In the same context, we believe that all residential zones - and zones where special projects may be constructed or are expected to be constructed (i.e.; hospitals, schools) - should be considered as sensitive zones. These sensitive zones should be expected to achieve and maintain an overall limited level of noise exposure defined by the indicators that were removed from the last two drafts. Thus we strongly recommend the introduction of the concept of ‘sensitive zones’ as is already being introduced by some Member State legislation.
4. Definitions of ‘agglomeration’ and scope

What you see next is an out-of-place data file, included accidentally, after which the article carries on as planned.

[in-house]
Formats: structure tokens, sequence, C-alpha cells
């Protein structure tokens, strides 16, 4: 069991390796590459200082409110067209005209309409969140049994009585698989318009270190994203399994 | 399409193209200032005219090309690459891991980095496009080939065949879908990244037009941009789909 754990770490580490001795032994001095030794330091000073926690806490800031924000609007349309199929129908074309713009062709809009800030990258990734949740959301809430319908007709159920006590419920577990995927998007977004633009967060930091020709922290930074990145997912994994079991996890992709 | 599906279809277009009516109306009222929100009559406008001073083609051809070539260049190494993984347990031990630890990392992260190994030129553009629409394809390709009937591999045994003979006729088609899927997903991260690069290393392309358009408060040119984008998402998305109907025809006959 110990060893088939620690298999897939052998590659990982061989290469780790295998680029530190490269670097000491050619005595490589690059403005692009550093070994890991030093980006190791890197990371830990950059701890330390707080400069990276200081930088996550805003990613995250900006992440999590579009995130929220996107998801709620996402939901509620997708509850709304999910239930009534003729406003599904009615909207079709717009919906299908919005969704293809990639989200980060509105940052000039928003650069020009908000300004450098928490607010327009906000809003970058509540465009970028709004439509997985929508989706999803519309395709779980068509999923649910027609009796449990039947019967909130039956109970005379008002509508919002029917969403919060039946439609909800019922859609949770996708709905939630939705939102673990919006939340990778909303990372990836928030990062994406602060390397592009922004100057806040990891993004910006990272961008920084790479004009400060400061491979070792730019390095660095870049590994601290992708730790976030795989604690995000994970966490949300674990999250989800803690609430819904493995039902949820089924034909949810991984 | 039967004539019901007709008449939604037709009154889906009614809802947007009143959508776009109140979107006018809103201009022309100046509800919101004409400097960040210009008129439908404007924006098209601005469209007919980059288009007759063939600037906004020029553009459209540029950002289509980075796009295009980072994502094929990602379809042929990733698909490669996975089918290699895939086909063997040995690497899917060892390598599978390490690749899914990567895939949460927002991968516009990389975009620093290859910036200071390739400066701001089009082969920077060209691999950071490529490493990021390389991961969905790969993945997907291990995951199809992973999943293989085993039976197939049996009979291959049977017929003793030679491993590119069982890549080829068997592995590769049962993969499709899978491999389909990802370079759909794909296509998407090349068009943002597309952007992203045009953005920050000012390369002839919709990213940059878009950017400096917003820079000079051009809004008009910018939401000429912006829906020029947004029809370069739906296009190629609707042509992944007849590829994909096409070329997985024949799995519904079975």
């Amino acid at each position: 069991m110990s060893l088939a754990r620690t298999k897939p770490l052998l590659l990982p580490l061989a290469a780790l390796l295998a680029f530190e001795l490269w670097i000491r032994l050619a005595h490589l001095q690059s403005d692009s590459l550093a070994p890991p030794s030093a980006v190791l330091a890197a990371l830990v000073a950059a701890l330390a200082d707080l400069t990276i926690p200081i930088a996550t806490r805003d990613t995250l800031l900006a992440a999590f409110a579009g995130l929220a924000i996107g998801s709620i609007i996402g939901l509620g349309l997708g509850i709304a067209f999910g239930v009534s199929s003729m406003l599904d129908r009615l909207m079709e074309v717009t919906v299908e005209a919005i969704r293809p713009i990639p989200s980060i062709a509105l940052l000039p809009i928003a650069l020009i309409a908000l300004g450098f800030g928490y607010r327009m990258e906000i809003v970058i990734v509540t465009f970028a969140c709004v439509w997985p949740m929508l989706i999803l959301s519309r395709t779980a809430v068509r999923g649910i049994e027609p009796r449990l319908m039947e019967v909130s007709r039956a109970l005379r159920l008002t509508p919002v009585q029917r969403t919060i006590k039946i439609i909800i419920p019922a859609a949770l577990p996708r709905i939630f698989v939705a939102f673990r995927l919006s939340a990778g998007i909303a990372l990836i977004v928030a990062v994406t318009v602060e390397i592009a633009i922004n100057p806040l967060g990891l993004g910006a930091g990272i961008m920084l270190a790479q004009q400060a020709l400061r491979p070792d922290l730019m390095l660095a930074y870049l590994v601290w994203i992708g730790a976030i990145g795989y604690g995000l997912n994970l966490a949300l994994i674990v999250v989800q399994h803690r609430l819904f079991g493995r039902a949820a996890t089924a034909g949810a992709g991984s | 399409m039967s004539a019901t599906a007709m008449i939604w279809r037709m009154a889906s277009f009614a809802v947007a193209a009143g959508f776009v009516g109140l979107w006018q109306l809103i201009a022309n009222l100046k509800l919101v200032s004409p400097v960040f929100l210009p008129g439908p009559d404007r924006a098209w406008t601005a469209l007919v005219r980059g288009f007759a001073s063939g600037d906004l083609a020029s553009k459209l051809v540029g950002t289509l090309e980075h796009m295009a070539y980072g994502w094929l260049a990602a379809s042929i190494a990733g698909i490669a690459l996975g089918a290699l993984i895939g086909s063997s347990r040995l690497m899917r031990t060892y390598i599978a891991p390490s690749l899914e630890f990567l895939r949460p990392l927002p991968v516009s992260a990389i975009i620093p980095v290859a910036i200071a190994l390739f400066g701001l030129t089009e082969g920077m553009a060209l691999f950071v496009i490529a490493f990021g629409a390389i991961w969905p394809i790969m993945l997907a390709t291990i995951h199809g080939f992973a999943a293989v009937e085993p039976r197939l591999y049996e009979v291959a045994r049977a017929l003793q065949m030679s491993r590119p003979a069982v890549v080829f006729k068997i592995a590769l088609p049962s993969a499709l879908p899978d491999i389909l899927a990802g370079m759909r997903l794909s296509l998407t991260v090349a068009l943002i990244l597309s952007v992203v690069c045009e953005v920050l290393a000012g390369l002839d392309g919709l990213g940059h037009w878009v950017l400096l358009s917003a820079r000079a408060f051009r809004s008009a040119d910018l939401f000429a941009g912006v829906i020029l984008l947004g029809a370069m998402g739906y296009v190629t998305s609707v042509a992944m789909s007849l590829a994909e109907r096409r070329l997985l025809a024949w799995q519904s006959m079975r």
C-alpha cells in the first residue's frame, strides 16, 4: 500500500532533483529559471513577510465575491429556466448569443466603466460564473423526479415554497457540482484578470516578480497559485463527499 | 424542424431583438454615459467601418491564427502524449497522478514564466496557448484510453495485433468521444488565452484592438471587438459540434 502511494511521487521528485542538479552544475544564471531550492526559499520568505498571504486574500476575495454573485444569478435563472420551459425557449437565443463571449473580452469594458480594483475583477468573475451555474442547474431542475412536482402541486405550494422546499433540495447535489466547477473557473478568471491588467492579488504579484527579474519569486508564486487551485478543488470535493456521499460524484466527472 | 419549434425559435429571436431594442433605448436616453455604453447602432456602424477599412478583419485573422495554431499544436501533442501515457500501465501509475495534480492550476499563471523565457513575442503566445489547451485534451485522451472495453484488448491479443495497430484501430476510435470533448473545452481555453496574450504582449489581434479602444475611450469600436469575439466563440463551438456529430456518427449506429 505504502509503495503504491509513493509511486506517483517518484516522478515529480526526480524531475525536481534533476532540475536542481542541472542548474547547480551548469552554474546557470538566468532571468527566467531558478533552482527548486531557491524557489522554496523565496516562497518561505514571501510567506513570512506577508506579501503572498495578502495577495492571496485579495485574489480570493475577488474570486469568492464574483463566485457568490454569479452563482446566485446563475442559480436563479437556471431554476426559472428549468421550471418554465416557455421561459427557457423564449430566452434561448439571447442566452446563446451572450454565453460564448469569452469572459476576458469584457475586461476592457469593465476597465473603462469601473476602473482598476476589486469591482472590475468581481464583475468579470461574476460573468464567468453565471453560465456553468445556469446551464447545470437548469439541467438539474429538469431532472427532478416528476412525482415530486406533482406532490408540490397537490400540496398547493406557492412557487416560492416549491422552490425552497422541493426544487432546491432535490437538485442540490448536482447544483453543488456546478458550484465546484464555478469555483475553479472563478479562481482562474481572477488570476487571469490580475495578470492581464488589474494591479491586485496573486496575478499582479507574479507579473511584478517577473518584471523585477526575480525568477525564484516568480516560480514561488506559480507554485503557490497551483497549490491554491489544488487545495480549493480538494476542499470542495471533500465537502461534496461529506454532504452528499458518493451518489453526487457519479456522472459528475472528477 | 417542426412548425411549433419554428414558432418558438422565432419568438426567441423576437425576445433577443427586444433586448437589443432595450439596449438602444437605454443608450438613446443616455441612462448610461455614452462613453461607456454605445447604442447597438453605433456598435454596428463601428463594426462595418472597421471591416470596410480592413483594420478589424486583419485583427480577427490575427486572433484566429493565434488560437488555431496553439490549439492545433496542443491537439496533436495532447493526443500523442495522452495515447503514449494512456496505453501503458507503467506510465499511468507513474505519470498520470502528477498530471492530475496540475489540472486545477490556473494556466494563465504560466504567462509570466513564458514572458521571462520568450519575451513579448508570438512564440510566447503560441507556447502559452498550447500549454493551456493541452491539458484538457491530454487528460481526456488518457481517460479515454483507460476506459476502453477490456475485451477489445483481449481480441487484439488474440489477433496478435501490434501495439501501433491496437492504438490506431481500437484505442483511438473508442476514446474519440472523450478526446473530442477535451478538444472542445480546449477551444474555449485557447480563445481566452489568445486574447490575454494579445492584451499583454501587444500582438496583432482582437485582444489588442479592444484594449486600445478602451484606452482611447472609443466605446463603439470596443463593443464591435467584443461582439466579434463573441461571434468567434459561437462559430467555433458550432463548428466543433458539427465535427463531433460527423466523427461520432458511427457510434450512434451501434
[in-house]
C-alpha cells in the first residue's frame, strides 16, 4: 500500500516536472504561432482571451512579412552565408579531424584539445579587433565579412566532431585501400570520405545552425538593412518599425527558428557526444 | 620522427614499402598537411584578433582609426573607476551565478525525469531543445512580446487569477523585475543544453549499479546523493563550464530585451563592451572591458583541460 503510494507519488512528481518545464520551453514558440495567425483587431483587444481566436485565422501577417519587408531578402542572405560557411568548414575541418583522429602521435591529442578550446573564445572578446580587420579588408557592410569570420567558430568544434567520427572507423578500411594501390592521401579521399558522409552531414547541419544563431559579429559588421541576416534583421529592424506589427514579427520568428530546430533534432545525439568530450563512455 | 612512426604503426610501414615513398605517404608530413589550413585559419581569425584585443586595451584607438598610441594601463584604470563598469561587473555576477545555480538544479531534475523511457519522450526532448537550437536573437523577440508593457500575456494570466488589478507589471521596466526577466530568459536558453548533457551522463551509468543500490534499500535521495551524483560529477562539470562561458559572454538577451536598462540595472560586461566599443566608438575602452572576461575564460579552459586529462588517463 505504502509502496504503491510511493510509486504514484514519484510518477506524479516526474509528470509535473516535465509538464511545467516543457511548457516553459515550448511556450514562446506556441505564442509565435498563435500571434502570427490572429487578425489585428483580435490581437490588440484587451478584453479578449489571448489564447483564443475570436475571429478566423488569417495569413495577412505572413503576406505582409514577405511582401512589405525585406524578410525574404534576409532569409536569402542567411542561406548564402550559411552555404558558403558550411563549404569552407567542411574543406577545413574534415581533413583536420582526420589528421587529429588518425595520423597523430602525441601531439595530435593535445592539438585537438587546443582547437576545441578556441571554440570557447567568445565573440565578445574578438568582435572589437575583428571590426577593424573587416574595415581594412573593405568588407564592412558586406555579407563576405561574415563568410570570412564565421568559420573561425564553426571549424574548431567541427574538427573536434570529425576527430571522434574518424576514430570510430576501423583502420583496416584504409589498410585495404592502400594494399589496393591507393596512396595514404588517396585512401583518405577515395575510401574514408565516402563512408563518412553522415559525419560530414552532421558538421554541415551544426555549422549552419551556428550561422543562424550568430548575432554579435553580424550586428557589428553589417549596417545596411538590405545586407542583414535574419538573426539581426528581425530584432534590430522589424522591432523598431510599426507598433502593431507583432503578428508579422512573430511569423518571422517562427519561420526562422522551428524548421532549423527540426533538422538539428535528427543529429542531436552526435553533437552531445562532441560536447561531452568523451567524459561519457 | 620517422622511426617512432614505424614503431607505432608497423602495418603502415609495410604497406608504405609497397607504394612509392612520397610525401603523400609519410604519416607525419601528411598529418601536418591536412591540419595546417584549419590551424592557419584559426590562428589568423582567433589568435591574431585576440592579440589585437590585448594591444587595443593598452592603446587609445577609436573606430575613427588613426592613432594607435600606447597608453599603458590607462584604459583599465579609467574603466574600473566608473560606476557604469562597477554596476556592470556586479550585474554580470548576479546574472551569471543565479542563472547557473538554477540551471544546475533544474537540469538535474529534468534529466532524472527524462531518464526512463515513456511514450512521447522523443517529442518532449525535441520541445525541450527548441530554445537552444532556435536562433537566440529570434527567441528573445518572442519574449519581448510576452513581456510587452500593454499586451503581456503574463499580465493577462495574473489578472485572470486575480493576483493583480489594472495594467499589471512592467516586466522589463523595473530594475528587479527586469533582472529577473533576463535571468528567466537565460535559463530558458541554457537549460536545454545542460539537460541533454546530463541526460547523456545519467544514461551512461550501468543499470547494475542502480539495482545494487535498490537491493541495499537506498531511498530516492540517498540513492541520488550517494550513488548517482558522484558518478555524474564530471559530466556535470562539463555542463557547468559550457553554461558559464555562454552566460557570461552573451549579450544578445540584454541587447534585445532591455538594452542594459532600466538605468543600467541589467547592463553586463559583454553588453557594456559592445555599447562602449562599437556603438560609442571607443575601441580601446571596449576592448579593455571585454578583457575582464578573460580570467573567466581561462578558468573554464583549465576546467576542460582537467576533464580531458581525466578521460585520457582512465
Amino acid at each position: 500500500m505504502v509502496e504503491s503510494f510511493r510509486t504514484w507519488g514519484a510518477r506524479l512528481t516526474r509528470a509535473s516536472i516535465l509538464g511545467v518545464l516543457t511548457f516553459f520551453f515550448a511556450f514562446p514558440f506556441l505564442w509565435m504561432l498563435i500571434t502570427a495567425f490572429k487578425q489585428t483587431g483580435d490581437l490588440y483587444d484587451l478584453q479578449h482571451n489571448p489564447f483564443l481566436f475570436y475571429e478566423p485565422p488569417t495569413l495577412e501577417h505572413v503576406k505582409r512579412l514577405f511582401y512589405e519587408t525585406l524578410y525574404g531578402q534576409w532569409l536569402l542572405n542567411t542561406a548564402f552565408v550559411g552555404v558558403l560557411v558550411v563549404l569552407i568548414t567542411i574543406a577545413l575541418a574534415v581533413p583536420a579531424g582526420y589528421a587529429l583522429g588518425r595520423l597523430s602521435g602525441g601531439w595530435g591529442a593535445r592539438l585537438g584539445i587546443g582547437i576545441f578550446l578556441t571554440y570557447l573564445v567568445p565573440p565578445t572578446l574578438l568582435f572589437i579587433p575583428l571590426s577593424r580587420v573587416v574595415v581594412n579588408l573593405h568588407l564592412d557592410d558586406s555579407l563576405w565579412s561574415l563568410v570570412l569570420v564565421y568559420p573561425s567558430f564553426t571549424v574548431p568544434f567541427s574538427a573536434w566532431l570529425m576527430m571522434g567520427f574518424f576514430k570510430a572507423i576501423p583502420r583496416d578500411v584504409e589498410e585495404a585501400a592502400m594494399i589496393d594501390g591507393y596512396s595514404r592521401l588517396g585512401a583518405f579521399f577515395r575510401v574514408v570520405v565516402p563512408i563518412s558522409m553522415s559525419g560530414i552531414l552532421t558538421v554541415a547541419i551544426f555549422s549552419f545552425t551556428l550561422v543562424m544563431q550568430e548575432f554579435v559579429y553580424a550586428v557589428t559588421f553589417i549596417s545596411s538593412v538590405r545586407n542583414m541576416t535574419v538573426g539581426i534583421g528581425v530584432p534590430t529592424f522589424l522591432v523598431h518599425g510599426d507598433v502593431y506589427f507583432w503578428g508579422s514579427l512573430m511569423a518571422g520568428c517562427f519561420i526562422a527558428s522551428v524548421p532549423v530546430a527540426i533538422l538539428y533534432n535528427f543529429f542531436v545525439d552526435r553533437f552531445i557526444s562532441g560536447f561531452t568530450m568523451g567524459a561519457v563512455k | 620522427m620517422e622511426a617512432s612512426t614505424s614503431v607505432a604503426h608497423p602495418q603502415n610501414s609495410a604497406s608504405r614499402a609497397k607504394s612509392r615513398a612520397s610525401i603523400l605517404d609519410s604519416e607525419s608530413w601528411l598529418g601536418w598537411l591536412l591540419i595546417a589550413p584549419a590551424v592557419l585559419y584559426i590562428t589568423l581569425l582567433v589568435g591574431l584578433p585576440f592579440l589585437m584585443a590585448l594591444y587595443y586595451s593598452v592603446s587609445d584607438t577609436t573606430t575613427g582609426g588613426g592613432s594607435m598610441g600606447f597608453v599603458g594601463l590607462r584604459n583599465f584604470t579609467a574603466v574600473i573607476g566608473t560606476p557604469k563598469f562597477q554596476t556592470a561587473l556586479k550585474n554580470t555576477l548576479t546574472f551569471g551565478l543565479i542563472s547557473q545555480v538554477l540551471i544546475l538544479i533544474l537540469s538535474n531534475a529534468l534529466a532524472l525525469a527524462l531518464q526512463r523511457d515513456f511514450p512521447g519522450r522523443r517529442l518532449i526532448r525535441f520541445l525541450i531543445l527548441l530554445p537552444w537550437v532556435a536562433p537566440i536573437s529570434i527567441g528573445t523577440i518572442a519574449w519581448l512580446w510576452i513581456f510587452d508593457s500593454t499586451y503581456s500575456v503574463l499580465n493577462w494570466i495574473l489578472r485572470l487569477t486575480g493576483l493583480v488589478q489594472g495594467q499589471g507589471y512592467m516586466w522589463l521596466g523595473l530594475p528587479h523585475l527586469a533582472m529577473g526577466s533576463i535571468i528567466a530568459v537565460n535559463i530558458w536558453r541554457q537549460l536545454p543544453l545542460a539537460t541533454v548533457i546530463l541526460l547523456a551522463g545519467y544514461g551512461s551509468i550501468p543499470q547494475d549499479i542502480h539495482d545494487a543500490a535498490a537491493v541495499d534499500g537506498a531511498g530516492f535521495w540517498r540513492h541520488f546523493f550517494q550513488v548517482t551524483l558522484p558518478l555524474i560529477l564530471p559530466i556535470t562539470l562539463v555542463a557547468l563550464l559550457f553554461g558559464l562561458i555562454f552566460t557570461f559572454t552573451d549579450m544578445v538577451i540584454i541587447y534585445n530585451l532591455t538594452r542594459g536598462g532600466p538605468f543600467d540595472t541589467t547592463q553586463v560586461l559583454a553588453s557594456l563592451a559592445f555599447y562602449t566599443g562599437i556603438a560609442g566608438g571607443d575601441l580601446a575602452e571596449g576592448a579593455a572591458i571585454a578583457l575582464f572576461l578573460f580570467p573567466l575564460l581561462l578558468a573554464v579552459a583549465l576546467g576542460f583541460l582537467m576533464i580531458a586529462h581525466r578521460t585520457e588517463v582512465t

We praise the extension of the Definitions (Article 5) with the introduction of new concepts; discussed by the stakeholders; namely the concepts of quiet zones in agglomerations and the open country, and also action plans for agglomerations, major roads, airports and railways. However, we do not agree that ‘agglomerations’ should be defined by a minimum of 100,000 persons. It is important to acknowledge that noise is a problem directly related to human activity and it follows that the greater the number and density of persons, the higher the probability of experiencing noise problems. Many neighbourhoods may be experiencing severe noise exposure but may not be part of such large agglomerations. It should be considered that unusually high densities can exist despite the fact that they might be part of small urbanised areas. Thus we strongly recommend that ‘limit values/indicators’, as originally introduced by the Commission (see Point 1 above), be re-introduced such that sensitive areas suffering from unacceptable noise exposure be addressed, even though these areas may fall out of the defined scope of the Directive. We also strongly recommend that the number of persons in the definition of ‘agglomeration’ be reduced to 30,000 (note: 20,000 has been defined in the air quality framework). Our proposal for the new phrasing of point J of Article 3 is: “agglomeration” means part of their territory; delimited by the Member State, with a population in excess of 30000 and/or with such a population density that the Member State considers it an urbanised area.